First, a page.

When it was launched by the then minister of health, Aneurin Bevan, on July 5 1948, it was based on three core principles:
- that it meet the needs of everyone
- that it be free at the point of delivery
- that it be based on clinical need, not ability to pay
Our NHS staff are doing the best they can under the circumstances, but they are over worked, undervalued and under resourced.
The 2015 annual NHS staff survey revealed only a third of NHS staff believe there is enough of them to do their jobs properly.
BMA Scotland warned that our NHS will struggle to deliver all the services that patients need without urgent and significant change, while, according to a Royal College of Nursing survey, only 12.8% of Scotland’s nurses don’t believe the NHS can meet expectations.
When NHS staff are overworked and undervalued patients lose out.
It’s time to build a health service fit for the challenges of the future
This briefing is on delayed discharge.
Since regular reporting began four years ago, our NHS has lost more than 2 million days to delayed discharge.
We’ll make the case for progressive taxation to protect public services.
We want to use the new powers of our Scottish Parliament to ask the richest to pay a bit more so we can stop the cuts to public spending and invest in Scotland’s future.
The Briefing: Delayed discharge under the SNP
What are delayed discharges?
The Information Services Division (ISD) Scotland provides health information, health intelligence, statistical services and advice that support the NHS in Scotland.
They explain :
“A delayed discharge is a hospital patient that is clinically ready for discharge from inpatient hospital care but continues to occupy a hospital bed beyond the ready for discharge date.”
How many ‘bed days’ are being lost to delayed discharge?
ISD Scotland began regular public publication of Bed Days Occupied in August 2012 which included data from April 2012.
Bed days are the number of days patients spend delayed in hospital following their ready for discharge date.
In calculating the number of bed days which are occupied by delayed discharge patients all days that occur between the ‘ready for discharge’ date (RDD) and the discharge date (the date the delay ended) are counted.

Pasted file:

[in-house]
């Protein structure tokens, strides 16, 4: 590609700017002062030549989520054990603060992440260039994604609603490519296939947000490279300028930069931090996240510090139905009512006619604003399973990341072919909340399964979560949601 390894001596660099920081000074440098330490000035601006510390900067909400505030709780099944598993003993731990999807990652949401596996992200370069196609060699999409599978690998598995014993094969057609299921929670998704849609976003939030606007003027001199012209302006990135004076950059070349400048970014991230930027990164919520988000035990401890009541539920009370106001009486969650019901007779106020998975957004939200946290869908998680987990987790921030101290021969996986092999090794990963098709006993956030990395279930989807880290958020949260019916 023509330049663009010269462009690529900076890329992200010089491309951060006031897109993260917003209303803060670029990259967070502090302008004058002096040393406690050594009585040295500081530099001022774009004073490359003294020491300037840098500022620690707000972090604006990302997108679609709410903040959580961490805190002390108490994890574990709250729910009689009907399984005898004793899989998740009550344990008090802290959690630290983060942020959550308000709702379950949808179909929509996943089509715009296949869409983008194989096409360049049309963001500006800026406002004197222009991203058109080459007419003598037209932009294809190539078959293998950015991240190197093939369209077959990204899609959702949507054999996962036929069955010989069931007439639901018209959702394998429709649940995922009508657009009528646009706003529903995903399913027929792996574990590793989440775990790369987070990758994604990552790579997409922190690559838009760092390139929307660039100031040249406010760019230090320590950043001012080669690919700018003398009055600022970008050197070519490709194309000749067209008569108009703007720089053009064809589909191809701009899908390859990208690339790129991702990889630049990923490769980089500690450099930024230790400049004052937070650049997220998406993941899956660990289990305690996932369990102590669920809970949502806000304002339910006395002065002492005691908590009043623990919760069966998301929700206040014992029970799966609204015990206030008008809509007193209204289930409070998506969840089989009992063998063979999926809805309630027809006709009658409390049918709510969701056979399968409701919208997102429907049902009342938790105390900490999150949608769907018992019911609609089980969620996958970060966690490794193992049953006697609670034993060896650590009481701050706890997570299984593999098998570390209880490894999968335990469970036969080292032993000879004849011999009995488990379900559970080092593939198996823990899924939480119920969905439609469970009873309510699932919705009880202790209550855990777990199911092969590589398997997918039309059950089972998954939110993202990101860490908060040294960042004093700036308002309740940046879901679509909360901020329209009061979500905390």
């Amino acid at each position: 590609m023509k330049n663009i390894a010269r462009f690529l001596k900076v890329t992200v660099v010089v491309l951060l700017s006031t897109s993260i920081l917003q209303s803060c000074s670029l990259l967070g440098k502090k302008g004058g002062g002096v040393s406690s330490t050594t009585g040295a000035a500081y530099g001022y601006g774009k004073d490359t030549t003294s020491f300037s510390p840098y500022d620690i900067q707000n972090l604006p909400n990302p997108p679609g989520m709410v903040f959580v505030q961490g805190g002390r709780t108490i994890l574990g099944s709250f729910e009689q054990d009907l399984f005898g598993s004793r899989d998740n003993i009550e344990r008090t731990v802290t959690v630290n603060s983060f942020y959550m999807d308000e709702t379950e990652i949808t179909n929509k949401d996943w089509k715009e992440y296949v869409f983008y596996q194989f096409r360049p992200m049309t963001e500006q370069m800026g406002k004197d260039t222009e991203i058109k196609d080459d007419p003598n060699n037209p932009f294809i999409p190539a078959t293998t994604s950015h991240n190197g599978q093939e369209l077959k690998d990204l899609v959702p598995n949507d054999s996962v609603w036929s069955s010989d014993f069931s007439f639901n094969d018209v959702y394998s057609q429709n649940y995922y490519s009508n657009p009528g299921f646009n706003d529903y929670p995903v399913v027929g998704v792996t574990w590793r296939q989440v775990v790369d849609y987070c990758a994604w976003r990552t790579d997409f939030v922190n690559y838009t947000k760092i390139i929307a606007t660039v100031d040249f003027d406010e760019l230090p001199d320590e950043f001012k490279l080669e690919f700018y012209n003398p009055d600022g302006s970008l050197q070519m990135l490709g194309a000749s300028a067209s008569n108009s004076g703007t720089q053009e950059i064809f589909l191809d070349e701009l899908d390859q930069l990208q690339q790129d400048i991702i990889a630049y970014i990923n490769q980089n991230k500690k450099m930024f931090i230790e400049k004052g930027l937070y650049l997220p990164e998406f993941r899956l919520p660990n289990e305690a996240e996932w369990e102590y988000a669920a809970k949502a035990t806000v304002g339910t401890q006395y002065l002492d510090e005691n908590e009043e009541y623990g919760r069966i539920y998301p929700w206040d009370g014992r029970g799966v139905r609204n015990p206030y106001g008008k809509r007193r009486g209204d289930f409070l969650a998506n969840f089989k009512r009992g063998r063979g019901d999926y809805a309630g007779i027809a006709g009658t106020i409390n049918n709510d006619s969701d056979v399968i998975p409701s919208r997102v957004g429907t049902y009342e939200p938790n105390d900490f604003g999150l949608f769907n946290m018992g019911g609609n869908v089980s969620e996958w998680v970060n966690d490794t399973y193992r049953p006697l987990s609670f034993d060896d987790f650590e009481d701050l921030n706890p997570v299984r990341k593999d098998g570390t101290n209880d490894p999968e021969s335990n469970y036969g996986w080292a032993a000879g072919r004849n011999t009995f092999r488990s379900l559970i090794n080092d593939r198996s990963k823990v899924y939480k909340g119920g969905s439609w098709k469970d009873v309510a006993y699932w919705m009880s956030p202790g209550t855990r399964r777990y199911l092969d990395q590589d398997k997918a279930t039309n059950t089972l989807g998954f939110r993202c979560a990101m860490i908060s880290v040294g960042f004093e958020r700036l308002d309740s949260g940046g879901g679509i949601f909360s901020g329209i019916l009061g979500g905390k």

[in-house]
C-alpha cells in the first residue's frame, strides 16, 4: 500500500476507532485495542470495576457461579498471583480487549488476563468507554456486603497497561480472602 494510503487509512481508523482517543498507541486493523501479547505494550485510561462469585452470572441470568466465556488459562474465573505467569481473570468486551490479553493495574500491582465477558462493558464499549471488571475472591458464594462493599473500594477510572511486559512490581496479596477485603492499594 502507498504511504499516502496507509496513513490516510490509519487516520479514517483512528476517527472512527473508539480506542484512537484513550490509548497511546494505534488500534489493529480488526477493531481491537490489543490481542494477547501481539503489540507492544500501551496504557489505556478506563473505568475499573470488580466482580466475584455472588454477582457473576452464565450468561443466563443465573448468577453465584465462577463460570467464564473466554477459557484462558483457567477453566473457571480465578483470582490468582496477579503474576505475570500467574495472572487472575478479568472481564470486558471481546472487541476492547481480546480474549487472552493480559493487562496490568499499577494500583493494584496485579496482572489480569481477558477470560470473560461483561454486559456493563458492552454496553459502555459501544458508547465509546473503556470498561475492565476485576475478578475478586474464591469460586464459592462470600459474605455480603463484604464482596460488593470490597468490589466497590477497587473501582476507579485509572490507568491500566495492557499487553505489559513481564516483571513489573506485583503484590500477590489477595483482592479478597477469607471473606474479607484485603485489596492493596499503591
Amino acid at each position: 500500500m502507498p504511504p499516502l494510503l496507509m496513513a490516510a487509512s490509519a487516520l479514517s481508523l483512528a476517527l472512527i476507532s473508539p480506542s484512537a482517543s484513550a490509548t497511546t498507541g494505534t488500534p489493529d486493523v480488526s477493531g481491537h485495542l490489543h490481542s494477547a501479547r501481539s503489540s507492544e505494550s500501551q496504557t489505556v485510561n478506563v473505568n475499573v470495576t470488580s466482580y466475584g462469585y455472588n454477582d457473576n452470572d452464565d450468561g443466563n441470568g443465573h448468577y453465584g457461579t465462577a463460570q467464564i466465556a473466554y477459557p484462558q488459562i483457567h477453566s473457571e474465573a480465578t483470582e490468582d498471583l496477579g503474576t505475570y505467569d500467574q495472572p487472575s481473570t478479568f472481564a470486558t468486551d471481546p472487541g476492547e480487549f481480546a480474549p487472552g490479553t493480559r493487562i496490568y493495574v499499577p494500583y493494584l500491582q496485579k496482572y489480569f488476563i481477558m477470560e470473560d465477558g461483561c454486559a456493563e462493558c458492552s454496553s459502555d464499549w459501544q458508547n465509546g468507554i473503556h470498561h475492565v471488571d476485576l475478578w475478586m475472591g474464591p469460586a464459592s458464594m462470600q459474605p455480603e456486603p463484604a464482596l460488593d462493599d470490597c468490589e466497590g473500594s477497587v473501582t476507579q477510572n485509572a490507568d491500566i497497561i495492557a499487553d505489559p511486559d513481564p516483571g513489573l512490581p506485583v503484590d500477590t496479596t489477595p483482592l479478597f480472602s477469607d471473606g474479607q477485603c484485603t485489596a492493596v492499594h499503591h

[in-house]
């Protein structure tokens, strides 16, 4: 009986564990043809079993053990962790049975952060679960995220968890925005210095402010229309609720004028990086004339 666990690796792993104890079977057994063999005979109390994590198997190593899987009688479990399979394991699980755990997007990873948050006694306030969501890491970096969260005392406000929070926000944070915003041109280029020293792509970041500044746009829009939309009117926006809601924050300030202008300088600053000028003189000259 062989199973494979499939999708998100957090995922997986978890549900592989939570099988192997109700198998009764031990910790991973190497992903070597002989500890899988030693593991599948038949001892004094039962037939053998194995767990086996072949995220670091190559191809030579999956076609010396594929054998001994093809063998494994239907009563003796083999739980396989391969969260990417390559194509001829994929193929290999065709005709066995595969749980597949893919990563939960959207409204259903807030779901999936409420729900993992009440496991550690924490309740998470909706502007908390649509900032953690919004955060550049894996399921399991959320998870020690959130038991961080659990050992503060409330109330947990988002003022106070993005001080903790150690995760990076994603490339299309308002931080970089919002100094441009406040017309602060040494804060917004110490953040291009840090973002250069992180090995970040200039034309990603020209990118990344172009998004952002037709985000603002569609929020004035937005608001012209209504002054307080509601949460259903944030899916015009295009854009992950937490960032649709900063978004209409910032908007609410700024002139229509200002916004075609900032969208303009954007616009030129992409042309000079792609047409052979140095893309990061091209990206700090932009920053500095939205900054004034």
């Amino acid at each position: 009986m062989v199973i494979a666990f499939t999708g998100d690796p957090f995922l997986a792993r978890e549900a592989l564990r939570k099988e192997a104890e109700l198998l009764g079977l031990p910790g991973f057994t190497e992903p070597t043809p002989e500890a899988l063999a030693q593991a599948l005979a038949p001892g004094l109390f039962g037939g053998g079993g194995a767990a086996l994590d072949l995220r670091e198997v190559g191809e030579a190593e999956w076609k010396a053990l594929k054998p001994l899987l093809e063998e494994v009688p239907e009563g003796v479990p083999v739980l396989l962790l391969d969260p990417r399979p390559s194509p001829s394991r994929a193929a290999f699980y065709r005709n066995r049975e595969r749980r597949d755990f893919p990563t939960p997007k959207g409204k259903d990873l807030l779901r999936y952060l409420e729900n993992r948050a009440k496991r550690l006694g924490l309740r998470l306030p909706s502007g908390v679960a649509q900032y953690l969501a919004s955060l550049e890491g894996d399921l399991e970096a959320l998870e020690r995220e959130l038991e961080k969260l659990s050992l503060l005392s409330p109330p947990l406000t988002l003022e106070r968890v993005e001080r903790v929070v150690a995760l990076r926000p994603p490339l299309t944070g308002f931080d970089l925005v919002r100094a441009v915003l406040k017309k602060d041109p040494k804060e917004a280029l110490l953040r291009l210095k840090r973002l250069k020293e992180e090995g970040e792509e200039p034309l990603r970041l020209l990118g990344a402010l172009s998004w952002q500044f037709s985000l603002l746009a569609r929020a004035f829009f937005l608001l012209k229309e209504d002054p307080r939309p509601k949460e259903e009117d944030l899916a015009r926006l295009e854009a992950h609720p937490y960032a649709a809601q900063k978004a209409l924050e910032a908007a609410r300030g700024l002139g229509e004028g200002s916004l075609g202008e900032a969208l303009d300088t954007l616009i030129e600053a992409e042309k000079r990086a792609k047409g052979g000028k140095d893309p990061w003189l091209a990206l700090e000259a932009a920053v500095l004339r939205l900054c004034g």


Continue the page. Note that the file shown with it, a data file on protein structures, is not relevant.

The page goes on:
The ‘ready for discharge’ date (RDD) is not counted however the ‘discharge date’ (the date the delay ended) is included. Since reporting began over 2.25 million bed days have been occupied by delayed discharge patients.
What are the reasons behind delayed discharge?
There are a number of reasons why a patient may have their discharge delayed. In general, delayed discharge happens when an elderly patient requires assistance at home but there is a problem with accessing local authority support.
Cuts to local government funding only add to that problem.
In 2015/16 a third of standard delays were patients waiting to go home
( ISD Scotland state “Patients waiting to go home: patients waiting for care arrangements to be put in place in order to go home), while 1 in 4 delays was patients awaiting a Community care assessment.
Why recording delayed discharges matters?
The experts at ISD Scotland state that :
“Timely discharge from hospital is an important indicator of quality and is a marker for person centred, effective, integrated and harm free care.”
Quite simply it is important to get people out of hospital as soon as they are fit to leave for their own safety. Furthermore, patient flow through a hospital is significantly impacted when beds are unnecessarily occupied by patients who are ready to leave.
What is Labour’s plan to tackle the problem?
Labour plan is to use the powers of the Scottish Parliament to stop the cuts to our public services. Dealing with delayed discharge and taking the pressure of our hospitals means properly funding social care in Scotland.
Scottish local authorities who deliver social care have faced a £1.4 billion cut since the SNP came to power in 2011.
Research carried out by MND campaigner Gordon Aikman revealed that 270 people died in 2015 waiting for a social care package.
Faced with the choice between using the powers or continuing with cuts, we believe that government should use the powers.
Fixing social care doesn’t just require investment, it needs reform too – with one in five care workers leaving their job each year something needs to change.
That is why Labour is calling for the establishment of a National Guarantee for care workers and implementing Unison’s Ethical Care Charter to provide staff with the professionalised industry that they and patients deserve.
That would mean:
· Every care worker paid the living wage
· Ensuring they are paid for travel cost and travel time
No zero hour contracts
· Appropriate training for staff
Only a package of funding and reform can solve the problem of delayed discharge in our NHS – and take the pressure of our hardworking staff to let them deliver for patients.